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Designing Happiness

Does a ping-pong table make for happy, engaged workers? According to new research by Haworth, there’s much more at play than that.



BY Narelle Yabuka

December 9th, 2016


‘Happiness’ can be difficult to define and explain, yet we all intuitively understand its value. In particular, it is something that employers should be paying attention to in conjunction with today’s focus on employee engagement. That is the opinion of Dr Mike O’Neill (pictured), the leader of the workplace research department at Haworth, whose investigations into engagement have led to a significant international study on happiness at work.

“Employee engagement is a good thing, but really, companies want their employees to be engaged because they want them to stay,” he said at the Haworth stand at Orgatec 2016, after delivering a seminar titled ‘Workspace Design and the Pursuit of Happiness’. “When I first started looking at happiness, I thought it was just a fleeting emotional state. But the more I understood it, the more I saw how it’s connected to health and meaningful work. Even money doesn’t motivate people past a certain point,” he noted.

Fuelled by Dr O’Neill’s preliminary research, Haworth is currently undertaking a large global study to find out more about what drives happiness at work. To date, over 2,000 individuals from eight diverse locations (from the USA to Central America to China) have rated the details of their individual workspaces and aspects of their overall happiness.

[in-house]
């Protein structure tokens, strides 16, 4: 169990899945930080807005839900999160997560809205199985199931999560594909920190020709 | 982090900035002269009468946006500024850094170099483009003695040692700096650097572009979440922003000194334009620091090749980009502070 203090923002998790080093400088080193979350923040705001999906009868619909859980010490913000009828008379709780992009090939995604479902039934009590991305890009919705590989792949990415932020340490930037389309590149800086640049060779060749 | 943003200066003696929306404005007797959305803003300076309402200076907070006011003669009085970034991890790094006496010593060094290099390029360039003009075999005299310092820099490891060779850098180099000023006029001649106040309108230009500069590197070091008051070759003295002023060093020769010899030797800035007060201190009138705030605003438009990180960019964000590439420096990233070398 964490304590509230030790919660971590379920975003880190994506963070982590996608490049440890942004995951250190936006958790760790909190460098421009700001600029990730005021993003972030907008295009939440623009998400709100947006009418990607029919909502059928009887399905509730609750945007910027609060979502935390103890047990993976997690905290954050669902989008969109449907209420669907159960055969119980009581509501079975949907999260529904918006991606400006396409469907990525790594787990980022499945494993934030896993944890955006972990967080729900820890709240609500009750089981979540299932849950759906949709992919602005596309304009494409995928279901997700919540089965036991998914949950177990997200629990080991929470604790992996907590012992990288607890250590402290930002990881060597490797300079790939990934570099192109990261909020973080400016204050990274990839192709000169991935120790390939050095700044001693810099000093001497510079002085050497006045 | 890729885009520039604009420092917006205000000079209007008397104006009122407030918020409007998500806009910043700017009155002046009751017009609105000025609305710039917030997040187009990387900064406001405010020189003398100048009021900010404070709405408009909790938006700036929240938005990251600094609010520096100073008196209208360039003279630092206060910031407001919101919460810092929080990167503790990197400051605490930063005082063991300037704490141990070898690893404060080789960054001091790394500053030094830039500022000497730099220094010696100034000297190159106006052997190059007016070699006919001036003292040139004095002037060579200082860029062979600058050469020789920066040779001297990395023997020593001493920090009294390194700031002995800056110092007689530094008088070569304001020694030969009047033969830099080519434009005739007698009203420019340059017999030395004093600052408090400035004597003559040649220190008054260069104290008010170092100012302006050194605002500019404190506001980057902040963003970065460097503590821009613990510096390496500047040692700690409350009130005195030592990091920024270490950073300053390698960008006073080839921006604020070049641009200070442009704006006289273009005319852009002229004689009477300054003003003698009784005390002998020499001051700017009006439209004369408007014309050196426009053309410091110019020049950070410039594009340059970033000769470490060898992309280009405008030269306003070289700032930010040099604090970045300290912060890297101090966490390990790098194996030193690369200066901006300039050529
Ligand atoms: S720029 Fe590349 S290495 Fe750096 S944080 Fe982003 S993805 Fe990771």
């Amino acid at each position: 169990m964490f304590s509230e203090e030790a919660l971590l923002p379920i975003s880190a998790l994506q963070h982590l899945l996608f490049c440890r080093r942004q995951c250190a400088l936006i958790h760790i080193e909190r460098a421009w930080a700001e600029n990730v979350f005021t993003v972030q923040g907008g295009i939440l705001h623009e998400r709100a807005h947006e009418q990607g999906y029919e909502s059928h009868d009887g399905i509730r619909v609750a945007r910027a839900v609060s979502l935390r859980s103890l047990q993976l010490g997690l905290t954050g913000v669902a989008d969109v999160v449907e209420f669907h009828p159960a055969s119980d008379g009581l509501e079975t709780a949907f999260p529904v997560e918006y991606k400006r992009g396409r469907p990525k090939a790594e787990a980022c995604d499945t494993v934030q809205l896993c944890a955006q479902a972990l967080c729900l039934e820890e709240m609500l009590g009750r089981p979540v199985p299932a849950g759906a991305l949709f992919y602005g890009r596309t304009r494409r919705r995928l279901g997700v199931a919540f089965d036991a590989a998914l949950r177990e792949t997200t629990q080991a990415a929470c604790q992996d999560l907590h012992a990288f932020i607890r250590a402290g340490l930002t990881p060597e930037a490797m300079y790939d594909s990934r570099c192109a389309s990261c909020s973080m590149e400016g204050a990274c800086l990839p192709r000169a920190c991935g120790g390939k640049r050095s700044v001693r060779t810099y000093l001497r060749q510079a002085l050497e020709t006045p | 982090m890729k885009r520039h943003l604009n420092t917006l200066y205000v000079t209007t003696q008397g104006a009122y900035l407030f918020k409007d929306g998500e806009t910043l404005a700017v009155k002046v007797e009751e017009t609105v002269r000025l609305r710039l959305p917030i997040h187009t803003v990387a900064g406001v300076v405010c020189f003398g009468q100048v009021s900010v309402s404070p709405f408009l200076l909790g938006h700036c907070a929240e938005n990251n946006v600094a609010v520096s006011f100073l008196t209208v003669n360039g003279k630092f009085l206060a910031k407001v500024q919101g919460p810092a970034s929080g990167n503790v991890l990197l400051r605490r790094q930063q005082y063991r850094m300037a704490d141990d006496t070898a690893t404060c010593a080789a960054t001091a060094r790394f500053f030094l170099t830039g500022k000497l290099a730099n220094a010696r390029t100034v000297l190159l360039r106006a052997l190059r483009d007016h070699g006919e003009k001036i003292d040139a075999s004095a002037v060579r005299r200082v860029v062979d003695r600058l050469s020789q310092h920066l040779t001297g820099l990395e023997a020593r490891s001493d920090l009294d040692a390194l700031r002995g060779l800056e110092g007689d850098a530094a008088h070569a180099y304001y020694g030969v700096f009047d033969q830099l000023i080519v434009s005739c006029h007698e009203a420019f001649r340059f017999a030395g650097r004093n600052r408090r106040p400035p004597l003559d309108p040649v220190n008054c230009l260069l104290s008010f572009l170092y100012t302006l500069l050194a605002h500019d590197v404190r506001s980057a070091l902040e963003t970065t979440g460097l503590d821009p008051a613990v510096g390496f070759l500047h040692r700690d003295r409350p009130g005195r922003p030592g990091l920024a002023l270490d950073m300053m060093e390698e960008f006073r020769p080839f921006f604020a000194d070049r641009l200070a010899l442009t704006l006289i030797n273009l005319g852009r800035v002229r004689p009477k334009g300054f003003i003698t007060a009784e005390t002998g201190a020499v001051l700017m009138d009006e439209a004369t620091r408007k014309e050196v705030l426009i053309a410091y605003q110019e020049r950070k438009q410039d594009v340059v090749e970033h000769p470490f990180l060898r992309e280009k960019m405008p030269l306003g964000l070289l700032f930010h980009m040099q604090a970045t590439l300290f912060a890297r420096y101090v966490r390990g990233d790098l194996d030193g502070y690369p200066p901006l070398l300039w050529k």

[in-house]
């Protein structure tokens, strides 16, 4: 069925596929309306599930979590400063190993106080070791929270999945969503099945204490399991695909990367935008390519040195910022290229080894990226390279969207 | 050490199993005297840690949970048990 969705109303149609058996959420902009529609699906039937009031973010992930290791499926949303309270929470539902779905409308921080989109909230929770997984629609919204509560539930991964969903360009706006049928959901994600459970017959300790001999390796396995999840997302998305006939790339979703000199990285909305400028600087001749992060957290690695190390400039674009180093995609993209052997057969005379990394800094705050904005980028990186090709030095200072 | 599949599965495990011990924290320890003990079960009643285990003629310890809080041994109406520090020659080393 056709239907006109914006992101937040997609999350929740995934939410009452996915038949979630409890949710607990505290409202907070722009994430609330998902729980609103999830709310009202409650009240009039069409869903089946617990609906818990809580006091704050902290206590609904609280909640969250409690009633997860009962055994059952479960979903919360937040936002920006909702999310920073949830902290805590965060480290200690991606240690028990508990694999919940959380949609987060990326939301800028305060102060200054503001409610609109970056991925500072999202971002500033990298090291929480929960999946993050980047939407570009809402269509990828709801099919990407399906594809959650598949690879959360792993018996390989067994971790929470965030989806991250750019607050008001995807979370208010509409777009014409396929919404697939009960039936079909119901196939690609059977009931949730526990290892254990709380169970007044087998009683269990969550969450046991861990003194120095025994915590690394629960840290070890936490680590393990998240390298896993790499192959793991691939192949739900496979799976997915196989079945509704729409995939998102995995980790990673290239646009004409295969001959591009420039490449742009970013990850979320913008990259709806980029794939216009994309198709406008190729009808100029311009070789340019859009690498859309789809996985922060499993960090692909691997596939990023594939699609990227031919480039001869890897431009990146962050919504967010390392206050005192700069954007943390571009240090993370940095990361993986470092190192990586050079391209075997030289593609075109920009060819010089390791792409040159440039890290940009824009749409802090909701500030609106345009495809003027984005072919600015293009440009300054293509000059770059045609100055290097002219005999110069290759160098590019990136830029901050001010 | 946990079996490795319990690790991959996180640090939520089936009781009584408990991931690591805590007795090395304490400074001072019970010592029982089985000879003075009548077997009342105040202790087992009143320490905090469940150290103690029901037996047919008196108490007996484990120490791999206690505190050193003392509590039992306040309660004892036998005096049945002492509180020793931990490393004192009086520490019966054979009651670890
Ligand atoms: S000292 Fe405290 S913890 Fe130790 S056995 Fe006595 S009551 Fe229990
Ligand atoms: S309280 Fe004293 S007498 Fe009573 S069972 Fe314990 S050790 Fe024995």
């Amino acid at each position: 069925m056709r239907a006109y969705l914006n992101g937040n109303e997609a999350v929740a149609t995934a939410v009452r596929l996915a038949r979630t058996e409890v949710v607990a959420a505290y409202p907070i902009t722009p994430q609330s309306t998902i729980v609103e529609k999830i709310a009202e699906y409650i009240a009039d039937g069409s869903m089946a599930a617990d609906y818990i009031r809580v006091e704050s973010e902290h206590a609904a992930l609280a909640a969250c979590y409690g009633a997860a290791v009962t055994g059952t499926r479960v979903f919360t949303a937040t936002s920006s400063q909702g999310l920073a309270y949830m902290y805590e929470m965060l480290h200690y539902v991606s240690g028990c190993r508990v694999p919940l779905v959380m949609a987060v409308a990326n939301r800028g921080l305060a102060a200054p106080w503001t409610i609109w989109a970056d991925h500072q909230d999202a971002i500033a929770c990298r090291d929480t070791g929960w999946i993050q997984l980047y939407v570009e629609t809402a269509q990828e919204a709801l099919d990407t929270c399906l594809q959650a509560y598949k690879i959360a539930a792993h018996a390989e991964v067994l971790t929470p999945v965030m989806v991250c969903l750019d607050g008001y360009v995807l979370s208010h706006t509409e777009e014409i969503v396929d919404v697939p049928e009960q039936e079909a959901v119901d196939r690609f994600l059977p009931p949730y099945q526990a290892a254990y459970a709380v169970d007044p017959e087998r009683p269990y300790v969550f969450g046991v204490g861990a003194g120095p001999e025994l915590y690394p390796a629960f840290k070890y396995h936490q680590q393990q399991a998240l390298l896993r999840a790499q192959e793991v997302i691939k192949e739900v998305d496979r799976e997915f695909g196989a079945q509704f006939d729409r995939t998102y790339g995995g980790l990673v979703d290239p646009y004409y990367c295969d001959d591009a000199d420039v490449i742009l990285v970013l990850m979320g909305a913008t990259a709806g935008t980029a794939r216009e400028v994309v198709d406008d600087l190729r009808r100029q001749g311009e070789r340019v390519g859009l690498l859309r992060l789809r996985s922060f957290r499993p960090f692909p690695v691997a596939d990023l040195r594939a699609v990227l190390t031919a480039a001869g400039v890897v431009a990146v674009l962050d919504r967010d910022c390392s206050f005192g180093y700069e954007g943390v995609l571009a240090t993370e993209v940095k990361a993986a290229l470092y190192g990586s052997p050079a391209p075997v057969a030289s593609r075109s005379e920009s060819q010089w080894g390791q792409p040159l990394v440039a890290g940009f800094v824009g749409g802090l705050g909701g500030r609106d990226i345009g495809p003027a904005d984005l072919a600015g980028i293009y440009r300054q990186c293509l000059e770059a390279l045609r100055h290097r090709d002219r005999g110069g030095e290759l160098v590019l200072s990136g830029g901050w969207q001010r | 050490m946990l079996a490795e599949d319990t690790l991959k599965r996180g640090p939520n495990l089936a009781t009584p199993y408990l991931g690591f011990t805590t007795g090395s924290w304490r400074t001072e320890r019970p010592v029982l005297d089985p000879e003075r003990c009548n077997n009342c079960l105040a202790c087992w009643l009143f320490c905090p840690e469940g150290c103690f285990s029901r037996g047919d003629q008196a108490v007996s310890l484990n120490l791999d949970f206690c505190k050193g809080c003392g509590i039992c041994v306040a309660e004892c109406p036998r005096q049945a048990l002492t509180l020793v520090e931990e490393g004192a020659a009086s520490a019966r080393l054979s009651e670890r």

The findings are indicating that happiness is affected by two key aspects of the work experience: the ability to focus, and the feeling of being valued. “These two factors don’t tell us how to design a space though. So we conducted more analysis to find out which design features actually [contribute],” explained Dr O’Neill during the seminar.

It emerged that spaces with good legibility and that workers are able to control lead to greater focus and the feeling of being valued. Furthermore, the better the space supports the use of technology, provides access to daylight and offers usable storage, the more valued employees felt. Thus Dr O’Neill has defined five design features as being significant to feelings of happiness at work. Collectively, he calls them a ‘design language for happiness’.

Applying those design features is something we can all do now, he suggested. Designing for the legibility of space (the first element) simply requires laying out the space in a way that lets people understand it quickly and find their way to different locations easily. User control (the second element) can be encouraged with adjustable furniture, the provision of the appropriate work tools (such as whiteboards), and giving people a choice about their work location. Good technology support and integration (the third element) involves having the right technology and the right furnishings to support the use of that technology. Access to daylight (the fourth element) can be achieved by lowering the horizon lines within the building, planning for proximity to windows, and using window walls in deeper areas of the floor plate to transfer daylight all the way to core of the building. Storage and display elements (the fifth element) can be easily integrated into individual workstations as well as unassigned spaces.

“We need to start thinking about this more seriously,” he concludes. “Ultimately, if we can do these simple things in a coherent fashion to increase people’s feelings of being valued and being able to focus at work, people will be happier. Happiness is a goal that’s ultimately going to drive things that companies care about, like engagement and health. If we can increase happiness and engagement, the outcome will feed back into health. There’s a positive cycle we can get going.”

Photography by Marc Theis


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